“Let’s go,” he said. He grabbed her hand tight and the two flew down the hall.

“Where are we going?” the Virgin Mary asked as they approached his mother’s door.

He felt her tug at his hand.

“Stop. I don’t want to see her, Jake.”

He overpowered the Virgin, pulling her into the bedroom with him.

“Who’s there?” a soft voice called out in the darkness. The bright light had gone out in his eyes.

“Jake, let me go,” the Virgin called. She struggled to free herself. She thrashed in the air, but he would not let her go.

“Who’s there?” the voice called again.

Mrs. Asher turned on the lamp next to her bed and with her yellow and red eye, gazed up at the two small bodies hovering above her. She opened her mouth to scream, but only air came out in a rushing, hollow sound.

“Look who it is,” Jake yelled. He held up the hand of the Virgin Mary. The girl floating next to him covered her eyes with her forearm. “Look who’s here? She’s been here the whole time, Mom. She didn’t want to see you! She wanted me!”

The air seeping out of his mother’s mouth gathered enough force to emit a low moan. It sounded like a cross between a “lo” and a “no,” but it lacked the structure of an actual word, settling more for a wild, age-old expression for fear and pain.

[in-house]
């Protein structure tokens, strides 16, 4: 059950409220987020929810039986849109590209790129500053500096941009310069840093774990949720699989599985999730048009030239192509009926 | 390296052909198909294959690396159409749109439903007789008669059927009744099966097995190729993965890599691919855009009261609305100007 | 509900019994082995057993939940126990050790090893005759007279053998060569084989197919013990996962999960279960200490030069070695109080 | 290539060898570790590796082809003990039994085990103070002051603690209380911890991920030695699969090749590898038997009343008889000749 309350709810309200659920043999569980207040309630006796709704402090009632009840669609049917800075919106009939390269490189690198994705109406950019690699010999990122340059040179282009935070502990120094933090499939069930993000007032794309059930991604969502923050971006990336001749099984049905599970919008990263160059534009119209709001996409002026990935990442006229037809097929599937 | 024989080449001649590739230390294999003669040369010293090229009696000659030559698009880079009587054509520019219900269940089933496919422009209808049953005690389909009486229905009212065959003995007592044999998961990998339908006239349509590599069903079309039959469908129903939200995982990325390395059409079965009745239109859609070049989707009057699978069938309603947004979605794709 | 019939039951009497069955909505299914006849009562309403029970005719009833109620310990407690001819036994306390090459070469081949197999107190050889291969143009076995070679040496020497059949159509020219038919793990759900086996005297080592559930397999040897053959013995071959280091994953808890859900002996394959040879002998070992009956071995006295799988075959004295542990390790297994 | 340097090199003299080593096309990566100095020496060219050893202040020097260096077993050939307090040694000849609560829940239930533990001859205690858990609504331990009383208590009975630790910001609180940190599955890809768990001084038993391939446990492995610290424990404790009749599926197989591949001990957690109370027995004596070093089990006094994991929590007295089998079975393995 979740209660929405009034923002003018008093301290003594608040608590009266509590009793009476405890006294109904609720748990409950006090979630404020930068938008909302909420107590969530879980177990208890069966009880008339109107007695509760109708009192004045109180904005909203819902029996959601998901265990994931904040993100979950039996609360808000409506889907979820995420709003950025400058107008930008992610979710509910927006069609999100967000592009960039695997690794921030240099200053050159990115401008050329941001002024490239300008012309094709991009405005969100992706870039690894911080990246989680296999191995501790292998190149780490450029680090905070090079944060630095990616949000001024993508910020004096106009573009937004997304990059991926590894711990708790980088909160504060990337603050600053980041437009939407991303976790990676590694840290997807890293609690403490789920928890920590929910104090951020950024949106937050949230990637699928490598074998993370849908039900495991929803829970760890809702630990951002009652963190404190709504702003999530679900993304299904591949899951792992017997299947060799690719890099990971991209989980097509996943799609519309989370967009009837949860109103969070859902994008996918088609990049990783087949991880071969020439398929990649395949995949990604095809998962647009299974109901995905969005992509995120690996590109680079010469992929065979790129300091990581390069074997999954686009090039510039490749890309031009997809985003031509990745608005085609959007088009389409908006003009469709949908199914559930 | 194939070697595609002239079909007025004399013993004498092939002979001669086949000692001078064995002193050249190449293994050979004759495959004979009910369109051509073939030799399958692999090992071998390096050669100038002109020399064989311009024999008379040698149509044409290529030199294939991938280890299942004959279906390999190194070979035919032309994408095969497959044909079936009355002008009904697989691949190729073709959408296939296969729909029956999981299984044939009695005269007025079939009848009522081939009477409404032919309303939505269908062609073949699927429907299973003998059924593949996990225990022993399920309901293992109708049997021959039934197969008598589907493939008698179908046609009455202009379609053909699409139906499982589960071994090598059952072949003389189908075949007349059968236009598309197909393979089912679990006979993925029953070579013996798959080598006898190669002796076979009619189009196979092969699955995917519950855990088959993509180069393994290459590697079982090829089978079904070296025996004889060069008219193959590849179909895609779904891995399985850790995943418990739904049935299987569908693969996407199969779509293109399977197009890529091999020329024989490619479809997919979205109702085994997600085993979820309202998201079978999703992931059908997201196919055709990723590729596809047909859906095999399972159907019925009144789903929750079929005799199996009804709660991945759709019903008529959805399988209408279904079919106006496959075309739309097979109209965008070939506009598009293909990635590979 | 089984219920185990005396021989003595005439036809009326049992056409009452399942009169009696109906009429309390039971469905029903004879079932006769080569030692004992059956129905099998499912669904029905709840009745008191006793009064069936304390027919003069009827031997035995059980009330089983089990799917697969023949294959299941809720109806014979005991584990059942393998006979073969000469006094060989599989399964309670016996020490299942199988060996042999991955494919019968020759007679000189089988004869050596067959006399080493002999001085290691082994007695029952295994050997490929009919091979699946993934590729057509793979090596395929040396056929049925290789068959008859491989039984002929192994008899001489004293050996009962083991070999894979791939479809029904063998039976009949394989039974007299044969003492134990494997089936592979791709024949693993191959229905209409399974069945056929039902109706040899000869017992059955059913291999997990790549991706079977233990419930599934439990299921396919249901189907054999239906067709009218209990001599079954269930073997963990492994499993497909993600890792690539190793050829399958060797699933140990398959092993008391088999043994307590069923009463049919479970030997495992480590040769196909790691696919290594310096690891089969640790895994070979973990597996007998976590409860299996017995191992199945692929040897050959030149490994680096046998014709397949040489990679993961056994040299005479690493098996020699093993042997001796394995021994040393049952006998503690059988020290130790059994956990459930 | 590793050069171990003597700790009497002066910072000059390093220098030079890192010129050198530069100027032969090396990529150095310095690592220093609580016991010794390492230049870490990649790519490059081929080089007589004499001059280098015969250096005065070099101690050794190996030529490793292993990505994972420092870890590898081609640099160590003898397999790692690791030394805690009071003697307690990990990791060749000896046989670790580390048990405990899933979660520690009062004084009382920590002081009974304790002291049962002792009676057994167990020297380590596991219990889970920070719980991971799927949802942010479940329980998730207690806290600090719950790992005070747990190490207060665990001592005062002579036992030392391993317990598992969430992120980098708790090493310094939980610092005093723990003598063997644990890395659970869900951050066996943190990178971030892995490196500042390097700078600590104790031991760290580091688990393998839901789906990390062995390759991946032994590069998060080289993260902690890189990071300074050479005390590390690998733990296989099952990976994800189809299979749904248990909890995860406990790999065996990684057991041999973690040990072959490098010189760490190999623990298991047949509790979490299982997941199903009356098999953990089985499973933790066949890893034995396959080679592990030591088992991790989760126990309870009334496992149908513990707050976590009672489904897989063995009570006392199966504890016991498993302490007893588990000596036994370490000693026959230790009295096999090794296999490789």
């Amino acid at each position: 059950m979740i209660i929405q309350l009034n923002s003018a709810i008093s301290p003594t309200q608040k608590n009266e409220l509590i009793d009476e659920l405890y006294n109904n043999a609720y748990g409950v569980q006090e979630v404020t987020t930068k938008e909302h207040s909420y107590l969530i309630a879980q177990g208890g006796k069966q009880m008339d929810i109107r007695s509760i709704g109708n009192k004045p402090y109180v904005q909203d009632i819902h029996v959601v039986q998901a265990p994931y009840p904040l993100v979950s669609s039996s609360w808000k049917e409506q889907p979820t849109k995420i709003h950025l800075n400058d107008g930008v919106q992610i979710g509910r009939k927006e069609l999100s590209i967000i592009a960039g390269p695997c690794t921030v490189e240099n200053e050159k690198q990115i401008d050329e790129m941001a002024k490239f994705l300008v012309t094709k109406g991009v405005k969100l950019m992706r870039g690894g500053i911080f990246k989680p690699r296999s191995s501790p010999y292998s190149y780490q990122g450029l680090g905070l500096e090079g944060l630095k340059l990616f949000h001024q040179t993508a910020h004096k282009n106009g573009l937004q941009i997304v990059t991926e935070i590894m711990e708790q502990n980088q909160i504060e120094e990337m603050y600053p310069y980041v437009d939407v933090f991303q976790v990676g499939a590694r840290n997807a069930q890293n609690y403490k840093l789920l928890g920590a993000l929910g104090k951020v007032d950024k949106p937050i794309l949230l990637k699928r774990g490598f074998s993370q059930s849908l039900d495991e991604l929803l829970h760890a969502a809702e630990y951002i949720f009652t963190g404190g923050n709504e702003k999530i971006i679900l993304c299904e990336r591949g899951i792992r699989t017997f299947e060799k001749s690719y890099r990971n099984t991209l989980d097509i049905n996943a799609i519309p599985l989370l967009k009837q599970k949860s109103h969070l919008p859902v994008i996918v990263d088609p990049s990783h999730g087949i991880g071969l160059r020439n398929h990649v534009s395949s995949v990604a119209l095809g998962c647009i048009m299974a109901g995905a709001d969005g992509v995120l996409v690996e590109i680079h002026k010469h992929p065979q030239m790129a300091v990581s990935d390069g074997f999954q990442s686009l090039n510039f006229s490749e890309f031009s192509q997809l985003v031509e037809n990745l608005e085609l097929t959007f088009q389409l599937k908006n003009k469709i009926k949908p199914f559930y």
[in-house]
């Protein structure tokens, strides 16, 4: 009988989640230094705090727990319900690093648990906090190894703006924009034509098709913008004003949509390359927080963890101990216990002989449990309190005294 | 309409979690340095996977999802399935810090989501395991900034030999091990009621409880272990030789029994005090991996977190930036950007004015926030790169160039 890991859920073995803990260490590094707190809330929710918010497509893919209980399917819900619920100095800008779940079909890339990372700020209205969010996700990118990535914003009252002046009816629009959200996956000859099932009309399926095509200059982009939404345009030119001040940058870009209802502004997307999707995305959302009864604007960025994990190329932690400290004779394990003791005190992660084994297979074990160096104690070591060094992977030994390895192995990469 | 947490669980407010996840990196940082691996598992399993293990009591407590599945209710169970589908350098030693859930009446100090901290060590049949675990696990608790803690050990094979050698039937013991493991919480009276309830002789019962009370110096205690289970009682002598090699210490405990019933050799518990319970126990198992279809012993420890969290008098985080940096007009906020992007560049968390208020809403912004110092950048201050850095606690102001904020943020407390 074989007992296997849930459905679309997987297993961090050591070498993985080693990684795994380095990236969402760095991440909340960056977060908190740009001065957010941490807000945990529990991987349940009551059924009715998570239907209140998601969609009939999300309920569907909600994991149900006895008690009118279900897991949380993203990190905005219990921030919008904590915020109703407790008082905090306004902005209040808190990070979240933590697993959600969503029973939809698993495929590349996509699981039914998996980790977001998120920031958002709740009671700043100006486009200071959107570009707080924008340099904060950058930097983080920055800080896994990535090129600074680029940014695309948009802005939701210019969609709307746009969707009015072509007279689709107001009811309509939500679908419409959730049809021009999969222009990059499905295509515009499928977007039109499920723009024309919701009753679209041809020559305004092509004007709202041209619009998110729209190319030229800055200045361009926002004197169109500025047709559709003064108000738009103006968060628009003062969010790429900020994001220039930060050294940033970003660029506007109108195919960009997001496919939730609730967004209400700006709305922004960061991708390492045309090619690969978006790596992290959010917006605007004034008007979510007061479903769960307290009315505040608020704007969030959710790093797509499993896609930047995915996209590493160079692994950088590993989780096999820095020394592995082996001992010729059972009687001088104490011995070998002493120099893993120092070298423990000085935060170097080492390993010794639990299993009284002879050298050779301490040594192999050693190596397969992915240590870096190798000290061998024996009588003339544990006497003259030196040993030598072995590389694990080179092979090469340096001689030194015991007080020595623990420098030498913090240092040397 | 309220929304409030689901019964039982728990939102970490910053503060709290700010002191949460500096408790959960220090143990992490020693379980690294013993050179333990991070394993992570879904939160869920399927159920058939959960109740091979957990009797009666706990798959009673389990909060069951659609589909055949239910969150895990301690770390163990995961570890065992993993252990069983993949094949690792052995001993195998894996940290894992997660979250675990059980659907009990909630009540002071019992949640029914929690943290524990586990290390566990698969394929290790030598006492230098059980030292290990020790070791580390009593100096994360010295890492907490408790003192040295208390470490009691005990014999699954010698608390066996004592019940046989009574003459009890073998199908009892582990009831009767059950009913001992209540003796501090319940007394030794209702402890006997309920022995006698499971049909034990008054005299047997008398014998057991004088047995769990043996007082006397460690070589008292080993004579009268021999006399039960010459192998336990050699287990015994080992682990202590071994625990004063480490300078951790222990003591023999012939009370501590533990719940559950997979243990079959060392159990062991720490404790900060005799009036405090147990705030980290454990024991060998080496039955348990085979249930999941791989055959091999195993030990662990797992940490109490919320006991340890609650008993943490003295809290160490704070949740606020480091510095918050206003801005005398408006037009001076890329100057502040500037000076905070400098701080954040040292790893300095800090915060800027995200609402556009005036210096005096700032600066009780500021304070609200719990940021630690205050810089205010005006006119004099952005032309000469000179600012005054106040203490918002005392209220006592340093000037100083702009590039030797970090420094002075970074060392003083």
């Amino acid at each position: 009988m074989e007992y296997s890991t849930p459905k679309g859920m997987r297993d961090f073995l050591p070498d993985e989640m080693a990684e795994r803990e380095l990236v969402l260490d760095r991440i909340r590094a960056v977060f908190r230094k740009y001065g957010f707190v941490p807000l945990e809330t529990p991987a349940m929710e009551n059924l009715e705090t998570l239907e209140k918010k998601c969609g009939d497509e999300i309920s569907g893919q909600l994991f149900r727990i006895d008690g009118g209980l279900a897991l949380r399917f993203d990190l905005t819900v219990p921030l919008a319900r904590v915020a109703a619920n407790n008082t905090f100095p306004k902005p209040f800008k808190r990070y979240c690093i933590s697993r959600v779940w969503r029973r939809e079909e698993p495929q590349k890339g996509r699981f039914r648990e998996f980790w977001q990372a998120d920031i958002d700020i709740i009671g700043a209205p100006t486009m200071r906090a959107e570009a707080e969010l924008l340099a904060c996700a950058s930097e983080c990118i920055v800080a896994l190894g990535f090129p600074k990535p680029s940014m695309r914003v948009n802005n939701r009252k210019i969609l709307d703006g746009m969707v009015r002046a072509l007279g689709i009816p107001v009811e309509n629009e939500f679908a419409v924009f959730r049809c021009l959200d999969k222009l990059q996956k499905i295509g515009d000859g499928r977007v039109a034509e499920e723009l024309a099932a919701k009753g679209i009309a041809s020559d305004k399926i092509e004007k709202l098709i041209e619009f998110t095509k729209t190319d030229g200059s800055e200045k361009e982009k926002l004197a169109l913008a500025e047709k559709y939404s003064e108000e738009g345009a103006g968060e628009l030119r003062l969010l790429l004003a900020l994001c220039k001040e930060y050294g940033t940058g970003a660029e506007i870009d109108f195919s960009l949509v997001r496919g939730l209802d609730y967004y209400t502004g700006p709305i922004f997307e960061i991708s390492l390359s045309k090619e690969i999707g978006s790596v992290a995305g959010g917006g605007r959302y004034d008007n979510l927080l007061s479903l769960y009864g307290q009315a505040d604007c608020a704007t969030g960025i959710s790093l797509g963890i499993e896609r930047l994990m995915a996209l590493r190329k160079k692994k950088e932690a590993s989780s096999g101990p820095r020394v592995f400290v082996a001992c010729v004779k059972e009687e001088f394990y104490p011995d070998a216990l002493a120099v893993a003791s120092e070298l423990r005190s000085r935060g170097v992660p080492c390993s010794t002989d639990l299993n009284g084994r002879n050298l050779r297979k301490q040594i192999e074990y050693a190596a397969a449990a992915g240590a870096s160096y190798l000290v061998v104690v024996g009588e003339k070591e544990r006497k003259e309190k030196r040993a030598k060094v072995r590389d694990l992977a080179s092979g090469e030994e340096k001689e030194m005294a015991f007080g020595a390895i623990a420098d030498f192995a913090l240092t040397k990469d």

“Please let me go,” the Virgin Mary whispered. The sadness in her voice struck Jake, but he also realized that the golden orb had left his throat. He needed to laugh, or he would plummet to the ground.

“Look, Mom,” he said. He let go of the girl’s hand and flew to the dresser, where a porcelain statue of the Virgin Mary rested, bought from a peddler in Medjugorje. He picked up the small, white sculpture and laughed so loud it hurt his throat.

“She looks nothing like this,” he shouted.

He held up the statue and turned to compare it with the girl, but she was gone.

“Jake,” his mother yelled.

At the sound of his name, he lost his magic. He fell hard, crashing against her vanity, crushing her makeup, her hair spray, her fingernail polish. He moaned, still holding the statue, and stumbled from the wreckage to the door, looking for the Virgin Mary. She was gone.

“Jake,” his mother again yelled.

She sat up in bed in time to see him hurl the statue at her. The white porcelain souvenir struck Mrs. Asher in the forehead, cutting a deep gash above her eyebrow that sent a thin stream of blood down over her lashes and stinging into her iris.

Charles Booth earned his B.A. in creative writing from the University of Tennessee, and his M.A. in English from Austin Peay State University. He currently works as a staff writer and Adjunct English Instructor for that University. His short story, “The Last Blood Maple,” is forthcoming in SLAB (Sound and Literary Art Book) literary magazine.